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Romney and Ryan -- co-CEOs?

U.S. Republican presidential candidate and former Massachusetts Gov. Mitt Romney and vice presidential hopeful Wisconsin Rep. Paul Ryan greet supporters during a campaign rally at Waukesha County Expo Center in Waukesha, Wis., August 12, 2012.

Kai Ryssdal: There is, as we all know, just one president of the United States. But right now, Paul Ryan-Mitt Romney are selling themselves on the campaign trail as what you could call team "fiscal responsibility." And that got us wondering about companies with two CEOs and how well they actually work.

Marketplace's Shereen Marisol Meraji has that story.


Shereen Marisol Meraji: Four years ago, now, President Obama, introduced Joe Biden as his running mate like this:

Barack Obama: Let me introduce to you the next president...

He corrected himself, a moment later. Just a couple of days ago Gov. Romney made a similar gaffe.

Mitt Romney: Join me in welcoming me the next president of the United States, Paul Ryan!

Mistakes aside, we are all aware that, constitutionally, there can only be one president. Co-CEOs of a business share power -- legally -- either by terms laid out after a merger or they co-own the company.

Stephen Ferris: In other types of organizations, like politics, it's much more functional or informal but can be equally effective.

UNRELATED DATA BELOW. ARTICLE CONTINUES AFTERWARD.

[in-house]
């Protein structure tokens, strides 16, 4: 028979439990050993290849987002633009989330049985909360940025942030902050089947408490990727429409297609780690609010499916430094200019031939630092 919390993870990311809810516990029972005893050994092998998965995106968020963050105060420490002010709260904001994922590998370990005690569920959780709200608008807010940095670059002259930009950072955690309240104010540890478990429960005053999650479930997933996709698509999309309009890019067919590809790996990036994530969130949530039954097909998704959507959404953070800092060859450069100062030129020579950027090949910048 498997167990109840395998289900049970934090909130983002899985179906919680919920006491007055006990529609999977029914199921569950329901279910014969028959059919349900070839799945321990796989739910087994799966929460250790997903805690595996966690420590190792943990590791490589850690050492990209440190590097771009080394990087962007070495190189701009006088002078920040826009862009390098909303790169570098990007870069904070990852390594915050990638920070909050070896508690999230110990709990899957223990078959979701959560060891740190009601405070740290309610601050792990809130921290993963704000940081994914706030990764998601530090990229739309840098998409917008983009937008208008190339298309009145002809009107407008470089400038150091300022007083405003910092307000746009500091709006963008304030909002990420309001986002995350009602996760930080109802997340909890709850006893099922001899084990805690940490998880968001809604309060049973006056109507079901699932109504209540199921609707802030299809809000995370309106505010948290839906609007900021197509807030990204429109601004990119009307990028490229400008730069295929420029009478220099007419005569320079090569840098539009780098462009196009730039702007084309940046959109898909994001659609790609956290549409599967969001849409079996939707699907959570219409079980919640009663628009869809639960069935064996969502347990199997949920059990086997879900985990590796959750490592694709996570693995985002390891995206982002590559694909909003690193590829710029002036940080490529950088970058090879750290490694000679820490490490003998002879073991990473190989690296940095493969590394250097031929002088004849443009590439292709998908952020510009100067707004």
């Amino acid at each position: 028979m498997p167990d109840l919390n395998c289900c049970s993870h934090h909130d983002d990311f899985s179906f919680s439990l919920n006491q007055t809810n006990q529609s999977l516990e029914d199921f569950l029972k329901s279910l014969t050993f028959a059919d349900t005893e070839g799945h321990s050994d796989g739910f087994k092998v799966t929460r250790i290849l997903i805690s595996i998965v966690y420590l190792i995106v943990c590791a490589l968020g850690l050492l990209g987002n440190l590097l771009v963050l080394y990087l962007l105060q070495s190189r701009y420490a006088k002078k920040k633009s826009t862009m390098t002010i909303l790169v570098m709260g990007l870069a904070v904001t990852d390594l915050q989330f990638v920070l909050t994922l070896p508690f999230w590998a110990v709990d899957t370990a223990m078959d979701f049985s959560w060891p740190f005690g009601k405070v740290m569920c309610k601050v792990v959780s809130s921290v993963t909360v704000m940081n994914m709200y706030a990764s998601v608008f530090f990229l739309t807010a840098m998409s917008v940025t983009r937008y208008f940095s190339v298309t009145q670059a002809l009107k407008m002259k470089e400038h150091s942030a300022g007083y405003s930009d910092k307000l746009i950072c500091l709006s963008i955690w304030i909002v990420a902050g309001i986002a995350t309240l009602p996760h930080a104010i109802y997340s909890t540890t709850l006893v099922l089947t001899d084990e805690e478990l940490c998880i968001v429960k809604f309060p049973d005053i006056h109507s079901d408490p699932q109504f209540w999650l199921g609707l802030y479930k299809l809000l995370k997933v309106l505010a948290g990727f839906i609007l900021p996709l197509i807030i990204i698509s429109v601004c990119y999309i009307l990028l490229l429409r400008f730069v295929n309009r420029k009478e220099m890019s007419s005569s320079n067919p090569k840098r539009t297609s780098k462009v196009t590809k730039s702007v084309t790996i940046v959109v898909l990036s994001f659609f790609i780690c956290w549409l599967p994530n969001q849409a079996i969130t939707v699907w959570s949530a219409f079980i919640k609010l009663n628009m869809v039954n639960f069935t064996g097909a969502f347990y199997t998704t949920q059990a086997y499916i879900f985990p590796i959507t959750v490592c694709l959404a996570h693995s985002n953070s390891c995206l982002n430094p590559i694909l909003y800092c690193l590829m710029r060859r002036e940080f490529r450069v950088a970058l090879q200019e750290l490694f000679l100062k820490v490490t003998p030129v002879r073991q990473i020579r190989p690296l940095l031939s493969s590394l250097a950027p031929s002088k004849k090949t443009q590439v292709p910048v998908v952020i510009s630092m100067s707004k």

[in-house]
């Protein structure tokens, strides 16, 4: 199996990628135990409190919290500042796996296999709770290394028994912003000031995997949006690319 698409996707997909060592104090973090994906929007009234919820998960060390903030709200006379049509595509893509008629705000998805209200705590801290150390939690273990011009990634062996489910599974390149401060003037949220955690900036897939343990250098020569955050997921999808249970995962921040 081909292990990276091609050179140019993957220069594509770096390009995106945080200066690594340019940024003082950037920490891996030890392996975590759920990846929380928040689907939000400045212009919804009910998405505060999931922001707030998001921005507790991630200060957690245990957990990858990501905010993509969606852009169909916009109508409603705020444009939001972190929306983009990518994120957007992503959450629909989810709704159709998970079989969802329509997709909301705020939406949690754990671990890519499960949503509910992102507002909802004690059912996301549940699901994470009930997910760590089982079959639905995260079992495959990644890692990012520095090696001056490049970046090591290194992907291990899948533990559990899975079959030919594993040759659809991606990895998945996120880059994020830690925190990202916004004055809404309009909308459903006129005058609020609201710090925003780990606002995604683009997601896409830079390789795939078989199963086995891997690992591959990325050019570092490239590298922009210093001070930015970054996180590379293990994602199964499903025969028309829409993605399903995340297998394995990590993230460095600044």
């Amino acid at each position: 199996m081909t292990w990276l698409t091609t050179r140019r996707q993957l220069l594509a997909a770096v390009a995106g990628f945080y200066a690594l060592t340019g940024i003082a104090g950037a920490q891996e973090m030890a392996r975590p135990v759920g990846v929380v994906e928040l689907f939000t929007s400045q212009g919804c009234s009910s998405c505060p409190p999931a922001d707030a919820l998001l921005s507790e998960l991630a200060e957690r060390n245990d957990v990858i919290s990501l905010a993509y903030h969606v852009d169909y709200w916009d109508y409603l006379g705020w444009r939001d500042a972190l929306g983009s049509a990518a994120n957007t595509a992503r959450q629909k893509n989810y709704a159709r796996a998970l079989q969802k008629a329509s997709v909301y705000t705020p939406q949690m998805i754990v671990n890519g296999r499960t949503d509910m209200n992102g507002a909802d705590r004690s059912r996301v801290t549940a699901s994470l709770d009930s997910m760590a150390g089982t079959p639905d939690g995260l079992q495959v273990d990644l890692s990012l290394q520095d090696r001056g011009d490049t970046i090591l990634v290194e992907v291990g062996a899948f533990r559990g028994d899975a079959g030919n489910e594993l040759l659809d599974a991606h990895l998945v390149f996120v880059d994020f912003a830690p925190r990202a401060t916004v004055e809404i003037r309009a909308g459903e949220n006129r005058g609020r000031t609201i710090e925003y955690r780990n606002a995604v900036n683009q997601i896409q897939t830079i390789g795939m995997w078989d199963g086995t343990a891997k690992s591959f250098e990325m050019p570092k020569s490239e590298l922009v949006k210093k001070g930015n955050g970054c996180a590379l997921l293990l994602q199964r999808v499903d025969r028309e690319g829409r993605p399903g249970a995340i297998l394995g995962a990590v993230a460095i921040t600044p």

Stephen Ferris is a finance professor. He did a study about co-Ceos. Ferris tracked 120 businesses over a 20 year period -- those run by two heads had stronger returns. The key to success is what he calls, complimentarity -- educational backgrounds and expertise that are different.

Ferris: Some of the co-CEOs would maybe have primary responsibility, say for manufacturing and engineering and product design, whereas the other CEO might have more responsibility for marketing and distribution.

But Ferris is a finance professor. I called presidential historian Richard Norton Smith to see if there's any proof that power sharing works on a presidential level. He points to the 36th vice president of the United States, Richard Nixon. He was Eisenhower's VP.

Richard Norton Smith: It was a genuine balance of talents, experiences, weaknesses.

Since Nixon, Smith says we've had a few of what he calls "deputy presidents" --  Walter Mondale, Dick Cheney, and Al Gore. But, he says choosing a vice presidential running mate is less about co-running a country and more about co-running a campaign where the return on investment is getting elected.

I'm Shereen Marisol Meraji for Marketplace.

About the author

Shereen Marisol Meraji is a reporter for Marketplace’s Wealth & Poverty Desk.

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